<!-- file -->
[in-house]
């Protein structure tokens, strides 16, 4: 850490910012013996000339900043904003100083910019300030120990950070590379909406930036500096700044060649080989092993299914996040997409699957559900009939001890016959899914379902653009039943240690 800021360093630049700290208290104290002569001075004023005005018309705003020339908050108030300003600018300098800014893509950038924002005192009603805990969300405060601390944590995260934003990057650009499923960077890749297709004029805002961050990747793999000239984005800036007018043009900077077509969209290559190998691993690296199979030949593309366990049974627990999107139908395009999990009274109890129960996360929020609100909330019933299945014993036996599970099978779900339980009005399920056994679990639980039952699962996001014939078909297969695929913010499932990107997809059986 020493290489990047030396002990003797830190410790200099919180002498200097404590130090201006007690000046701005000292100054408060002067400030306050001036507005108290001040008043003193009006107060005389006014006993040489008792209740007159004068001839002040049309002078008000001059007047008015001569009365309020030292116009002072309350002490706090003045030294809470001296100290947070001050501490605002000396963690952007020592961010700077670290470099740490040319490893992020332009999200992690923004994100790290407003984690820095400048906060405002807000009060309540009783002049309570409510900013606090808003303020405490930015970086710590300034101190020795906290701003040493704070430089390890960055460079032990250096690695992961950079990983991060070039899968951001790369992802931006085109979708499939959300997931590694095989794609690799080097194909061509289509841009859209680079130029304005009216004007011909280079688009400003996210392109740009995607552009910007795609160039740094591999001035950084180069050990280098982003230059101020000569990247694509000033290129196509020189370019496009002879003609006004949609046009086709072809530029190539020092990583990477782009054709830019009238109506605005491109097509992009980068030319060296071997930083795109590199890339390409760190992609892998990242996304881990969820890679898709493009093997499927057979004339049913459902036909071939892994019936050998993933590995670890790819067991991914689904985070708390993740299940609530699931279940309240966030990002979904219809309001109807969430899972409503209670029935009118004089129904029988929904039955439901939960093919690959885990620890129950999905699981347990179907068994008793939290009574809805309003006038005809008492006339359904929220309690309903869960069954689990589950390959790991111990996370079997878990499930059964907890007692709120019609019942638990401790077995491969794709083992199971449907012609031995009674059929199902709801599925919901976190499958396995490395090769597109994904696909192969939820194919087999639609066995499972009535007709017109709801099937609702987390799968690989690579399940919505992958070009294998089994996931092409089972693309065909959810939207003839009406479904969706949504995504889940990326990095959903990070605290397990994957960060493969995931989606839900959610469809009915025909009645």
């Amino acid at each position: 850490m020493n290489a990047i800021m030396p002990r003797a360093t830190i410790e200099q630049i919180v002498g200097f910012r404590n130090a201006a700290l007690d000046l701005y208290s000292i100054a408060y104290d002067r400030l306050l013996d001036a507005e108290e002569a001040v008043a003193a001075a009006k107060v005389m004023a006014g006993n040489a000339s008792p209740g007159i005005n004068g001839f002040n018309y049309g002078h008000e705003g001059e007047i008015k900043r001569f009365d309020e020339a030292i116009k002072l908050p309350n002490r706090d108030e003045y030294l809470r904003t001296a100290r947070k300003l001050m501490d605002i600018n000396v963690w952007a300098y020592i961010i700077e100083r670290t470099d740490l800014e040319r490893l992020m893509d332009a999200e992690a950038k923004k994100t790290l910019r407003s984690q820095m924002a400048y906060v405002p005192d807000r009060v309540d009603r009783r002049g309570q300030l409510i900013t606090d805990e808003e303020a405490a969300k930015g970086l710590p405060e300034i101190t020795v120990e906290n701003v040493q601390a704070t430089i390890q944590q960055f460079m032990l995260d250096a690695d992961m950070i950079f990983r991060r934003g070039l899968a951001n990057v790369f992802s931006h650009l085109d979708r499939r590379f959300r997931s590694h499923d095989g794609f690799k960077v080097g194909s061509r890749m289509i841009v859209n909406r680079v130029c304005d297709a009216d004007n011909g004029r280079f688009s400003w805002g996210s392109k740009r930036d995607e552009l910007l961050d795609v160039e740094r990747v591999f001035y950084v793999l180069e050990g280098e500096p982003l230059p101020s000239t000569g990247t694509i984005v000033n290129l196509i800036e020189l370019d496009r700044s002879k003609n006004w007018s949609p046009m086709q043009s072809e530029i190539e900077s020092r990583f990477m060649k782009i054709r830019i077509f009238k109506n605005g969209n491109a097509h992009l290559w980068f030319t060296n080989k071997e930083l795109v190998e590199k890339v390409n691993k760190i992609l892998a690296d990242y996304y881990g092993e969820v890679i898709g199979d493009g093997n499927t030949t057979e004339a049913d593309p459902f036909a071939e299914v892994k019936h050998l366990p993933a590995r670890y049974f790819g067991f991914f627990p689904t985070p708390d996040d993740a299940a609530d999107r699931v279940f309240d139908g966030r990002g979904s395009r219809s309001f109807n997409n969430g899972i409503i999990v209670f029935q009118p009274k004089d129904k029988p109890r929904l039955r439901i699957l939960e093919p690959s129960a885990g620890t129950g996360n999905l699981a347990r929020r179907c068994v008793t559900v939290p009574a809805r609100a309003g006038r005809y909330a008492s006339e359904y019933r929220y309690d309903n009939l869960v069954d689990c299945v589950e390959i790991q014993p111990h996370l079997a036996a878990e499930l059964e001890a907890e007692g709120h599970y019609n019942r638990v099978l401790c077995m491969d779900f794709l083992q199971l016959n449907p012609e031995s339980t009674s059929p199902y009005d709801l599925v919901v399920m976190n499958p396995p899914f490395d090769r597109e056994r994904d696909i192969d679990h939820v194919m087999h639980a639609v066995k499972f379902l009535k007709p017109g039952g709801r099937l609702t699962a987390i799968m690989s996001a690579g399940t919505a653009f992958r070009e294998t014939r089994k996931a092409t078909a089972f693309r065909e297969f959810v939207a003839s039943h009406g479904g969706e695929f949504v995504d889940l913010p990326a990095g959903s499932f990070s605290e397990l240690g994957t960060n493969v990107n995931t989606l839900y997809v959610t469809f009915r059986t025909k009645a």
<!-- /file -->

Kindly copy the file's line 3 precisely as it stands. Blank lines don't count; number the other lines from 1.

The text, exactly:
């Amino acid at each position: 850490m020493n290489a990047i800021m030396p002990r003797a360093t830190i410790e200099q630049i919180v002498g200097f910012r404590n130090a201006a700290l007690d000046l701005y208290s000292i100054a408060y104290d002067r400030l306050l013996d001036a507005e108290e002569a001040v008043a003193a001075a009006k107060v005389m004023a006014g006993n040489a000339s008792p209740g007159i005005n004068g001839f002040n018309y049309g002078h008000e705003g001059e007047i008015k900043r001569f009365d309020e020339a030292i116009k002072l908050p309350n002490r706090d108030e003045y030294l809470r904003t001296a100290r947070k300003l001050m501490d605002i600018n000396v963690w952007a300098y020592i961010i700077e100083r670290t470099d740490l800014e040319r490893l992020m893509d332009a999200e992690a950038k923004k994100t790290l910019r407003s984690q820095m924002a400048y906060v405002p005192d807000r009060v309540d009603r009783r002049g309570q300030l409510i900013t606090d805990e808003e303020a405490a969300k930015g970086l710590p405060e300034i101190t020795v120990e906290n701003v040493q601390a704070t430089i390890q944590q960055f460079m032990l995260d250096a690695d992961m950070i950079f990983r991060r934003g070039l899968a951001n990057v790369f992802s931006h650009l085109d979708r499939r590379f959300r997931s590694h499923d095989g794609f690799k960077v080097g194909s061509r890749m289509i841009v859209n909406r680079v130029c304005d297709a009216d004007n011909g004029r280079f688009s400003w805002g996210s392109k740009r930036d995607e552009l910007l961050d795609v160039e740094r990747v591999f001035y950084v793999l180069e050990g280098e500096p982003l230059p101020s000239t000569g990247t694509i984005v000033n290129l196509i800036e020189l370019d496009r700044s002879k003609n006004w007018s949609p046009m086709q043009s072809e530029i190539e900077s020092r990583f990477m060649k782009i054709r830019i077509f009238k109506n605005g969209n491109a097509h992009l290559w980068f030319t060296n080989k071997e930083l795109v190998e590199k890339v390409n691993k760190i992609l892998a690296d990242y996304y881990g092993e969820v890679i898709g199979d493009g093997n499927t030949t057979e004339a049913d593309p459902f036909a071939e299914v892994k019936h050998l366990p993933a590995r670890y049974f790819g067991f991914f627990p689904t985070p708390d996040d993740a299940a609530d999107r699931v279940f309240d139908g966030r990002g979904s395009r219809s309001f109807n997409n969430g899972i409503i999990v209670f029935q009118p009274k004089d129904k029988p109890r929904l039955r439901i699957l939960e093919p690959s129960a885990g620890t129950g996360n999905l699981a347990r929020r179907c068994v008793t559900v939290p009574a809805r609100a309003g006038r005809y909330a008492s006339e359904y019933r929220y309690d309903n009939l869960v069954d689990c299945v589950e390959i790991q014993p111990h996370l079997a036996a878990e499930l059964e001890a907890e007692g709120h599970y019609n019942r638990v099978l401790c077995m491969d779900f794709l083992q199971l016959n449907p012609e031995s339980t009674s059929p199902y009005d709801l599925v919901v399920m976190n499958p396995p899914f490395d090769r597109e056994r994904d696909i192969d679990h939820v194919m087999h639980a639609v066995k499972f379902l009535k007709p017109g039952g709801r099937l609702t699962a987390i799968m690989s996001a690579g399940t919505a653009f992958r070009e294998t014939r089994k996931a092409t078909a089972f693309r065909e297969f959810v939207a003839s039943h009406g479904g969706e695929f949504v995504d889940l913010p990326a990095g959903s499932f990070s605290e397990l240690g994957t960060n493969v990107n995931t989606l839900y997809v959610t469809f009915r059986t025909k009645a």